"Contexts" may be defined by different things, but settings most commonly depend on the domain of the examples. Such settings are taken by a context handler of type :obj:`DomainContextHandler`. We tell it about the fields that it should control: the first is :obj:`classAttribute`, and the other two form a pair, :obj:`attributeList` contains the attributes and :obj:`selectedAttributes` is the selection. The latter has the flag :obj:`DomainContextHandler.List` which tells the context handler that the property in question is a list, not an ordinary field.

And what is ":obj:`Required`" and ":obj:`SelectedRequired`"? These are important in domain matching. Say that you loaded the car data, selected attributes :obj:`price`, :obj:`maint` and :obj:`lug_boot` and set the class attribute to :obj:`acc`. Now you load a modified car data in which the attribute :obj:`doors` is missing. Can the settings be reused? Sure, :obj:`doors` was not selected, so this attribute is not really needed. The new domain is thus not exactly the same as the one with which the context was saved, but nothing essential is missing so the context is loaded.

A different thing is if the new set misses attributes :obj:`price` or :obj:`acc`; in this case, the old settings cannot and should not be reused. So, this is the meaning of :obj:`DomainContextHandler.Required` and :obj:`DomainContextHandler.SelectedRequired`: a stored context doesn't match the new data if the data lacks the attribute that the context stores as ":obj:`classAttribute`". And, the new data also has to have all the attributes that were selected in the stored context. If any of the other attributes misses, it doesn't matter, the context will still match and be used.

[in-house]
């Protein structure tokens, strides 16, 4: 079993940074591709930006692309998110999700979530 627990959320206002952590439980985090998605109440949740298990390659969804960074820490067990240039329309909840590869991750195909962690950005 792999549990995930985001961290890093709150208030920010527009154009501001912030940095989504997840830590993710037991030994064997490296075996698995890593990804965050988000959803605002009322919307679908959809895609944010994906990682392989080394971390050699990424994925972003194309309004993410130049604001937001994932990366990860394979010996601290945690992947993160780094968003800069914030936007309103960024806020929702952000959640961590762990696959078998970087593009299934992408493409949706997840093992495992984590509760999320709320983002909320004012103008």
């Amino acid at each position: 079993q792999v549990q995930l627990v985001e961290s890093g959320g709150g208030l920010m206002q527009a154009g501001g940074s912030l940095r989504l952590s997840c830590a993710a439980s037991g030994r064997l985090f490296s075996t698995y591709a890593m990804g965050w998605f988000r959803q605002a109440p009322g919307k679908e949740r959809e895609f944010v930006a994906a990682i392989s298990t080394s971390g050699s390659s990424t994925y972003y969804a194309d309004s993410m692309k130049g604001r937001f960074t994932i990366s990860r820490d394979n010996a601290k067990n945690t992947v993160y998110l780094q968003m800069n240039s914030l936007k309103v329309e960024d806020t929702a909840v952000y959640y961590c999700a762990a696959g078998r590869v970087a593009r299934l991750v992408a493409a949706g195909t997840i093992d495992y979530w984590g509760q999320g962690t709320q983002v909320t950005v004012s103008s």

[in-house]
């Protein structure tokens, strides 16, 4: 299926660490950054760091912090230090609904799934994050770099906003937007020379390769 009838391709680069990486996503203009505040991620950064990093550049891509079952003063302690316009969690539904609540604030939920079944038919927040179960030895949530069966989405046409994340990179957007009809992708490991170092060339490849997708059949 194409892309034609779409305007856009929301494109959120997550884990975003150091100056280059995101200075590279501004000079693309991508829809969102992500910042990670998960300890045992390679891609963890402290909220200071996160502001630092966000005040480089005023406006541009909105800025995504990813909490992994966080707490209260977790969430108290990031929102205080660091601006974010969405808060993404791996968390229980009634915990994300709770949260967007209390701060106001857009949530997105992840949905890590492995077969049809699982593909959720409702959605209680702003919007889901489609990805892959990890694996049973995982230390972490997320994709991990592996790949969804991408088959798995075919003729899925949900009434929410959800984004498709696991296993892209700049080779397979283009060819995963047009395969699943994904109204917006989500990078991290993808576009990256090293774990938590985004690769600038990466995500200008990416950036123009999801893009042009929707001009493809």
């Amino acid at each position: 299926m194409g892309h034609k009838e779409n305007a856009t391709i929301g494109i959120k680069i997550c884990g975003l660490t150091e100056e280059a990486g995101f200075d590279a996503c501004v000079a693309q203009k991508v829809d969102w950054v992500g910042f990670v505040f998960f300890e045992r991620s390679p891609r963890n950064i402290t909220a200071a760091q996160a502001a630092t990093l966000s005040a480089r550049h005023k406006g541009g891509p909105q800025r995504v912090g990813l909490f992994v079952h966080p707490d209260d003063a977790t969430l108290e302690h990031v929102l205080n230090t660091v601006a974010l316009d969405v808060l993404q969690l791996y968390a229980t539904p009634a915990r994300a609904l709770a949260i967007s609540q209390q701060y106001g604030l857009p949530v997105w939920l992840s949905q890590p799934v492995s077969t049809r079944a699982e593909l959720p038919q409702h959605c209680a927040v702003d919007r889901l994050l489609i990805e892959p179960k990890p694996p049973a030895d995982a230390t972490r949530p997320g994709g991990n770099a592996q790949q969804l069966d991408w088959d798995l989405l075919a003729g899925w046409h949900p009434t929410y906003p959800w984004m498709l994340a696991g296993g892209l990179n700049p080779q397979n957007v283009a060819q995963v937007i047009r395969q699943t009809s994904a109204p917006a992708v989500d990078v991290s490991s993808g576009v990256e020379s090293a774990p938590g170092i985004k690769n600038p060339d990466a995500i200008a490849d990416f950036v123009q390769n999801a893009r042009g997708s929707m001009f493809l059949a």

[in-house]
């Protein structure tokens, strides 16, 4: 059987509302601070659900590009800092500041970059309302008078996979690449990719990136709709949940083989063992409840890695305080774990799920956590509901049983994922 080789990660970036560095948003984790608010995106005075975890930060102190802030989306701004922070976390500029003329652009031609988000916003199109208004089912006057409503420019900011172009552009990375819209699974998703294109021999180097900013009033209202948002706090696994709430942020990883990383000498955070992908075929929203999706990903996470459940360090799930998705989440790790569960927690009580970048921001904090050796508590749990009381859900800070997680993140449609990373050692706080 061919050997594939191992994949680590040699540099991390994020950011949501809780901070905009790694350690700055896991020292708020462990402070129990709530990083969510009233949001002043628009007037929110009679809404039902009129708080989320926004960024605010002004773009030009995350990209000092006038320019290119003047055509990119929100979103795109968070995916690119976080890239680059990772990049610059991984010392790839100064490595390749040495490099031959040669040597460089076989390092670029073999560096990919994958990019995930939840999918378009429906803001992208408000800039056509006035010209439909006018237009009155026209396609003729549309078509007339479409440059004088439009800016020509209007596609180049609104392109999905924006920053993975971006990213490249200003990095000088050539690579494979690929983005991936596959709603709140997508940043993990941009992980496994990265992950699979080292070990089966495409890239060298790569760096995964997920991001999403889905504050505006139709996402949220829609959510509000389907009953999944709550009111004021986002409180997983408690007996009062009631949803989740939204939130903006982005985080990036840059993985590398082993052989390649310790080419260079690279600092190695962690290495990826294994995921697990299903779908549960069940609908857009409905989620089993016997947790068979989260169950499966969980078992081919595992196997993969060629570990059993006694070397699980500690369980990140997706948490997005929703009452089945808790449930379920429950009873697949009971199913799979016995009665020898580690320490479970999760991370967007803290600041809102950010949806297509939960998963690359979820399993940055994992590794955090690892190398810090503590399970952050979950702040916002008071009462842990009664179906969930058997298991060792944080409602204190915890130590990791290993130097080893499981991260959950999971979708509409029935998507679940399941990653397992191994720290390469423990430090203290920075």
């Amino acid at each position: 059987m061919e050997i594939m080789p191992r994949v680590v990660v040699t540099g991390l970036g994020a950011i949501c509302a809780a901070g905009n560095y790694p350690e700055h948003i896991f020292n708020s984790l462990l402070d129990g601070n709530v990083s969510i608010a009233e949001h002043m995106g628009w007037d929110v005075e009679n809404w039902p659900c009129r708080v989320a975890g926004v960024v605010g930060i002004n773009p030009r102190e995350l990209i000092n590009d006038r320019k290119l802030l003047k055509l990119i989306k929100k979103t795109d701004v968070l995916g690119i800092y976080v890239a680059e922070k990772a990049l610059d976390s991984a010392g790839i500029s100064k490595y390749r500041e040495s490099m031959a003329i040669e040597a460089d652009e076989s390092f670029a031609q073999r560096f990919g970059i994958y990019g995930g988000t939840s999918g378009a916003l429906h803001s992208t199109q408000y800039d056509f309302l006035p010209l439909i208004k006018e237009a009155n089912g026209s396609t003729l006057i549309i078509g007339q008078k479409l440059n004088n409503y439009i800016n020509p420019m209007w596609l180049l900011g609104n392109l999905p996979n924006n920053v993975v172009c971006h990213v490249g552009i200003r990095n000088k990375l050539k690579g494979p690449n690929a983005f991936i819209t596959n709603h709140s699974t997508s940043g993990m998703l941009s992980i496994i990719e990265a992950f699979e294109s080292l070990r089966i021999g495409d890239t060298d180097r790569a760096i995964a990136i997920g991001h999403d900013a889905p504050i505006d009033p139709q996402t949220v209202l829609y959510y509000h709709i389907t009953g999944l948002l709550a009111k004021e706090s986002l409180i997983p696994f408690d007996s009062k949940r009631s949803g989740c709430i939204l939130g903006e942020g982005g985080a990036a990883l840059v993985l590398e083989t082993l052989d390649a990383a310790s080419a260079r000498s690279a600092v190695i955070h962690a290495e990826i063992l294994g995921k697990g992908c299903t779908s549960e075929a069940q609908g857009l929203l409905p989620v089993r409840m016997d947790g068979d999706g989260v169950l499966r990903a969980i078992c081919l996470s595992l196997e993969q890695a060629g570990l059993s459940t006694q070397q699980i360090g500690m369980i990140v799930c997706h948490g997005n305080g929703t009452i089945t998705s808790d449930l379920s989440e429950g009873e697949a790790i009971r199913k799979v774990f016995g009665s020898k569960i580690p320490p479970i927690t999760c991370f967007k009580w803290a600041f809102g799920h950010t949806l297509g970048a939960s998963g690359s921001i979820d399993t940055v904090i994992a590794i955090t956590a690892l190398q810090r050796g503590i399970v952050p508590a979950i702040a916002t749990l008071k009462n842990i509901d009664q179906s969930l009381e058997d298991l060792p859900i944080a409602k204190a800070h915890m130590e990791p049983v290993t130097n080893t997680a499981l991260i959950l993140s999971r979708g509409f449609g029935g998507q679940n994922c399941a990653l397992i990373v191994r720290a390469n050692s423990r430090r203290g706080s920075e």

As you have guessed, we can also have optional attributes (:obj:`DomainContextHandler.Optional`); sometimes certain attribute doesn't really matter, so if it is present in the domain, it's going to be used, otherwise not. And for the list, we could say :obj:`DomainContextHandler.List + DomainContextHandler.Required` in which case all the attributes on the list would be required for the domain to match.

The default flag is :obj:`DomainContextHandler.Required`, and there are other shortcuts for declaring the context, too. The above code could be simplified as

contextHandlers = {
    "": DomainContextHandler(

Why the dictionary and the empty string as the key? A widget can have multiple contexts, depending, usually, on multiple input signals. These contexts can be named, but the default name is empty string. A case in which we would really need multiple contexts has yet to appear, so you shall mostly declare the contexts as above. (Note that we gave the name twice - the first empty string is for the key in the dictionary and with the second we tell the context handler its own name.)

So much for declaration of contexts. The ordinary, context independent settings load and save automatically as the widget is created and destroyed. Context dependent settings are stored and restored when the context changes, usually due to receiving a signal with a new data set. This unfortunately cannot be handled automatically - you have to add the calls of the appropriate context changing functions yourself. Here's what you have to do with the function :obj:`dataset`